Alexander MacKay  

Working Papers

Competition in Pricing Algorithms
with Zach Y. Brown
We model firm behavior when firms compete by choosing algorithms. Compared to simultaneous price-setting behavior, even simple (linear) algorithms support higher prices in equilibrium. High-frequency online price data has patterns consistent with competition in algorithms.
Recovering Investor Expectations from Demand for Index Funds
with Mark Egan and Hanbin Yang
We propose a revealed-preference approach to estimate investor expectations of stock market returns. We construct a time-varying distribution of beliefs and analyze how the it varies with past returns. We find that expectations are heterogeneous, extrapolative, and persistent.
Contract Duration and the Costs of Market Transactions
I describe a fundamental tradeoff in buyer-seller transactions: shorter contracts select more efficient sellers, but longer contracts avoid additional transaction costs. I provide an empirical model to account for this tradeoff and to estimate transaction costs, which are often unobserved.
Estimating Models of Supply and Demand: Instruments and Covariance Restrictions
with Nathan H. Miller
We show how models of firm behavior can help identify demand systems when prices are endogenous. We provide an alternative identification approach to instrumental variables, where we restrict the correlation between unobserved shocks and use all of the information in the model.
Consumer Inertia and Market Power
with Marc Remer
  • Vega Economics Award for Best Paper in Industrial Economics at the 2018 North American Summer Meeting of the Econometric Society
We provide an empirical model to estimate consumer affiliation (habit formation, search, brand loyalty, and switching costs) using market-level data. We show that these consumer dynamics result in smaller price increases after a merger, compared to the predictions from a static model.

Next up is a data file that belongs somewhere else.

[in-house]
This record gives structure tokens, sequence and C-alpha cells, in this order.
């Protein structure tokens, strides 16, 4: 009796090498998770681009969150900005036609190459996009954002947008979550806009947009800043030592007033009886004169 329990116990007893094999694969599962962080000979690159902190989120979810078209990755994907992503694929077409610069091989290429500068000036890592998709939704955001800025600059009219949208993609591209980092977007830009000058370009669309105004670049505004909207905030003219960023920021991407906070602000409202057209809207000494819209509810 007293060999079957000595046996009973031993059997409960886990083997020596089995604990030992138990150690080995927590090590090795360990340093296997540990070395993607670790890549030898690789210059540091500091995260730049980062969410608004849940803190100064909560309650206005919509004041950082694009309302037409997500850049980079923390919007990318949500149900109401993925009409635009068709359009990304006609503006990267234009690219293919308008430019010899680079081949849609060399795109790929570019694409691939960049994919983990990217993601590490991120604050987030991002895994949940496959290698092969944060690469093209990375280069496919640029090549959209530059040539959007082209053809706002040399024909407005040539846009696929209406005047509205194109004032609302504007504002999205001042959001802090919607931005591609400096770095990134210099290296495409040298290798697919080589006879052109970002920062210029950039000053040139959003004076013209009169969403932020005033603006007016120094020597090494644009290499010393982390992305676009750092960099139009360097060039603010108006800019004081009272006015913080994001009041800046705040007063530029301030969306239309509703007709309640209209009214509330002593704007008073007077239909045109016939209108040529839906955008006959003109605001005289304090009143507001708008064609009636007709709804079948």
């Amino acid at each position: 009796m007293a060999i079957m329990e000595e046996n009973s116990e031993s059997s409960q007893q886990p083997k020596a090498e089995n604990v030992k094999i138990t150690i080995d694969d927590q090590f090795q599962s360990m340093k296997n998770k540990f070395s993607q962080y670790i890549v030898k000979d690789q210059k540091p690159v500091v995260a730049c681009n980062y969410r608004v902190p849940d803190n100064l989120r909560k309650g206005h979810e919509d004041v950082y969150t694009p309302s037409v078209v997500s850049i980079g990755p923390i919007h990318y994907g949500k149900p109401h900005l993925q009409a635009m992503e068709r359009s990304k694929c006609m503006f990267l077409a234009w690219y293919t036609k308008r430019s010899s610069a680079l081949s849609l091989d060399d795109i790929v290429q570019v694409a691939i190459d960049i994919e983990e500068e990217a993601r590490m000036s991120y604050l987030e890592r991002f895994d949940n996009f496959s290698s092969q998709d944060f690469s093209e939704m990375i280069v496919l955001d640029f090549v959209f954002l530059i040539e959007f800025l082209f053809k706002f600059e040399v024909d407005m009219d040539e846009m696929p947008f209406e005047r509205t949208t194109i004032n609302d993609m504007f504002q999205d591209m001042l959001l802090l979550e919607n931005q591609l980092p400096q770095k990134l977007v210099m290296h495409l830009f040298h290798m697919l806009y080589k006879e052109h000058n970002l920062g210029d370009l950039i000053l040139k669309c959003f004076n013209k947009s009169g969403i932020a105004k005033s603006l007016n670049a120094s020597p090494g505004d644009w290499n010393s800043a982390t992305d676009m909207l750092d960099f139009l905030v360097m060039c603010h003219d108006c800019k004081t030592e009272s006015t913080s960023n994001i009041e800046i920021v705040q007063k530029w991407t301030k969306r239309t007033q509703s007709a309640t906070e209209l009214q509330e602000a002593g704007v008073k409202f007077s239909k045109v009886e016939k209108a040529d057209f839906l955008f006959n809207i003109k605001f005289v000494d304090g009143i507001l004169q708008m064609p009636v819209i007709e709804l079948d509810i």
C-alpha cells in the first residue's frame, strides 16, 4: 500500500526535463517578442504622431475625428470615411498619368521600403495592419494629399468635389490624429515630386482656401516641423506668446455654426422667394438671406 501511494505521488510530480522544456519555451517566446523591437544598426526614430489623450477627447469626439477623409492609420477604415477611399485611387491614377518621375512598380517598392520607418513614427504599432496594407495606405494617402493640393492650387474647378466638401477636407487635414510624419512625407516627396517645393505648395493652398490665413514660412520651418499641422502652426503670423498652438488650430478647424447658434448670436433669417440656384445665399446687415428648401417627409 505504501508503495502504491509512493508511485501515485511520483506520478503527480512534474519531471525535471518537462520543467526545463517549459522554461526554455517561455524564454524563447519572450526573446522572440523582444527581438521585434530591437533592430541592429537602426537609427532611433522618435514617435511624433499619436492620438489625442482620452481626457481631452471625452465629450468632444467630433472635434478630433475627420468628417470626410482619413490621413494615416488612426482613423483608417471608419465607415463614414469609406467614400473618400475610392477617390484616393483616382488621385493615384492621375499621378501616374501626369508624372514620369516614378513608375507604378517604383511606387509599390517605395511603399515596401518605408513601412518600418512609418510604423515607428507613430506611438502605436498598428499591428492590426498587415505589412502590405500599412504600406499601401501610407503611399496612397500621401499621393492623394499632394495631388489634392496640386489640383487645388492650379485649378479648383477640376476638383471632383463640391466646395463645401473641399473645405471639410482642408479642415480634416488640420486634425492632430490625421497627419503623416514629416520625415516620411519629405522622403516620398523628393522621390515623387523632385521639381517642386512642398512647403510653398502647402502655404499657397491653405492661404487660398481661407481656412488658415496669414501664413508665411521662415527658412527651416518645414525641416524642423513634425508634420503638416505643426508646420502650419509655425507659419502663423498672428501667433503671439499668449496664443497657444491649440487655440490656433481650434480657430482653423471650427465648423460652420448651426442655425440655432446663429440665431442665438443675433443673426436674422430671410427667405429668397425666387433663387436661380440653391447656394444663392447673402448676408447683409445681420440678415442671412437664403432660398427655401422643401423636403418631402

The Empirical Effects of Minimum Resale Price Maintenance
with David Aron Smith
We estimate the effect of resale price maintenance (RPM) on prices across a broad variety of consumer products. We use the 2007 Leegin Supreme Court decision as a natural experiment. In states where the decision made RPM contracts legally permissible, prices increased.

Work in Progress

Shades of Integration: The Restructuring of the U.S. Electricity Markets
with Ignacia Mercadal
We show that utilities used long-term contracts and shared ownership to delay the introduction of competitive markets for many years after restructuring was formally introduced. At the expiration of the long-term contracts, competition in generation and retail increased, and prices went up.

Published and Forthcoming Papers

The Long-Run Dynamics of Electricity Demand: Evidence from Municipal Aggregation
with Tatyana Deryugina and Julian Reif
[NBER Working Paper 23483]
Forthcoming, American Economic Journal: Applied Economics
Using a natural experiment and a dynamic model, we estimate large differences between the short-run and the long-run demand elasticities for electricity. These dynamics have important market implications, as they affect investment in new generation and the response to a carbon tax.
Challenges for Empirical Research on RPM
with David Aron Smith
Review of Industrial Organization, Vol. 50, No. 2 (2017), 209–220. We show that the quantity test that was suggested by Posner (1977; 1981) does not identify the change to welfare when demand-enhancing effects are considered generally. We outline other challenges and potential solutions to evaluating the effects of resale price maintenance (RPM).
Bias in Reduced-Form Estimates of Pass-Through
with Nathan H. Miller, Marc Remer, and Gloria Sheu
Economics Letters, Vol. 123, No. 2 (2014), 200-202. We show that a reduced-form regression of price on costs - the usual approach to estimating pass-through - may not provide a consistent estimate even when cost is a valid instrument. We provide a formal approximation to the bias and the additional conditions needed for consistency.